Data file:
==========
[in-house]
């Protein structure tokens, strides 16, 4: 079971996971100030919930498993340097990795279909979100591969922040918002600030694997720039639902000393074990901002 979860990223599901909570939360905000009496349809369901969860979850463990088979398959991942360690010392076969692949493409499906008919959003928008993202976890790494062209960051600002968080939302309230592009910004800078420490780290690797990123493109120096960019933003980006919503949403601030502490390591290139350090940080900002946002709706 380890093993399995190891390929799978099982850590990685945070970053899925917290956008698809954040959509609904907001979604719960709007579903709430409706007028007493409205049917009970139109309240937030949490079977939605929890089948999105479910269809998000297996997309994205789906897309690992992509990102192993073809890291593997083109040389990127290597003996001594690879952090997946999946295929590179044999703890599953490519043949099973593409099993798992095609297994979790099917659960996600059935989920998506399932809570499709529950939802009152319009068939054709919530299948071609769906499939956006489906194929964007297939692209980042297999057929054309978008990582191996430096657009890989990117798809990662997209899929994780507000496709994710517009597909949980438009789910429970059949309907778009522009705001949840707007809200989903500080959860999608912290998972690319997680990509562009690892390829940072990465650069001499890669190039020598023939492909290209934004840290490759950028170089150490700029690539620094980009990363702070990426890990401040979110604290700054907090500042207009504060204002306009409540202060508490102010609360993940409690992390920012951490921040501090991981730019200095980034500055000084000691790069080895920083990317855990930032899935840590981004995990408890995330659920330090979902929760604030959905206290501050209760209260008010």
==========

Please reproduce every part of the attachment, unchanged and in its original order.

[in-house]
């Protein structure tokens, strides 16, 4: 079971996971100030919930498993340097990795279909979100591969922040918002600030694997720039639902000393074990901002 979860990223599901909570939360905000009496349809369901969860979850463990088979398959991942360690010392076969692949493409499906008919959003928008993202976890790494062209960051600002968080939302309230592009910004800078420490780290690797990123493109120096960019933003980006919503949403601030502490390591290139350090940080900002946002709706 380890093993399995190891390929799978099982850590990685945070970053899925917290956008698809954040959509609904907001979604719960709007579903709430409706007028007493409205049917009970139109309240937030949490079977939605929890089948999105479910269809998000297996997309994205789906897309690992992509990102192993073809890291593997083109040389990127290597003996001594690879952090997946999946295929590179044999703890599953490519043949099973593409099993798992095609297994979790099917659960996600059935989920998506399932809570499709529950939802009152319009068939054709919530299948071609769906499939956006489906194929964007297939692209980042297999057929054309978008990582191996430096657009890989990117798809990662997209899929994780507000496709994710517009597909949980438009789910429970059949309907778009522009705001949840707007809200989903500080959860999608912290998972690319997680990509562009690892390829940072990465650069001499890669190039020598023939492909290209934004840290490759950028170089150490700029690539620094980009990363702070990426890990401040979110604290700054907090500042207009504060204002306009409540202060508490102010609360993940409690992390920012951490921040501090991981730019200095980034500055000084000691790069080895920083990317855990930032899935840590981004995990408890995330659920330090979902929760604030959905206290501050209760209260008010």